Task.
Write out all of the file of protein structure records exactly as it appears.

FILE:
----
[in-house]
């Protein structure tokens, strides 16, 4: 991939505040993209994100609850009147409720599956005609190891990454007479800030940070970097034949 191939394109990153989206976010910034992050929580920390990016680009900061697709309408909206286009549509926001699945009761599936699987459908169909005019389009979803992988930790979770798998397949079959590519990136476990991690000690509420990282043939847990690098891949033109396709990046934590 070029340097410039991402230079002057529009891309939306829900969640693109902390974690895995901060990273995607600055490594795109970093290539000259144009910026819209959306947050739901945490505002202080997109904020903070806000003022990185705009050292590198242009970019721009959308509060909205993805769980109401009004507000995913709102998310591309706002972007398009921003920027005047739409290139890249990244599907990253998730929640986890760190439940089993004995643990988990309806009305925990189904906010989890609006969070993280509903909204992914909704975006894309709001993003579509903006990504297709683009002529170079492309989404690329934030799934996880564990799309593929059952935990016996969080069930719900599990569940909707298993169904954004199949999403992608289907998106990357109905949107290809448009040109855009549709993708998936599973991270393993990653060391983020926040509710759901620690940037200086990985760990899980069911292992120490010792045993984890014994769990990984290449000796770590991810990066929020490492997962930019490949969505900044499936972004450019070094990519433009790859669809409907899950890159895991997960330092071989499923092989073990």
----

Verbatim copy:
[in-house]
């Protein structure tokens, strides 16, 4: 991939505040993209994100609850009147409720599956005609190891990454007479800030940070970097034949 191939394109990153989206976010910034992050929580920390990016680009900061697709309408909206286009549509926001699945009761599936699987459908169909005019389009979803992988930790979770798998397949079959590519990136476990991690000690509420990282043939847990690098891949033109396709990046934590 070029340097410039991402230079002057529009891309939306829900969640693109902390974690895995901060990273995607600055490594795109970093290539000259144009910026819209959306947050739901945490505002202080997109904020903070806000003022990185705009050292590198242009970019721009959308509060909205993805769980109401009004507000995913709102998310591309706002972007398009921003920027005047739409290139890249990244599907990253998730929640986890760190439940089993004995643990988990309806009305925990189904906010989890609006969070993280509903909204992914909704975006894309709001993003579509903006990504297709683009002529170079492309989404690329934030799934996880564990799309593929059952935990016996969080069930719900599990569940909707298993169904954004199949999403992608289907998106990357109905949107290809448009040109855009549709993708998936599973991270393993990653060391983020926040509710759901620690940037200086990985760990899980069911292992120490010792045993984890014994769990990984290449000796770590991810990066929020490492997962930019490949969505900044499936972004450019070094990519433009790859669809409907899950890159895991997960330092071989499923092989073990």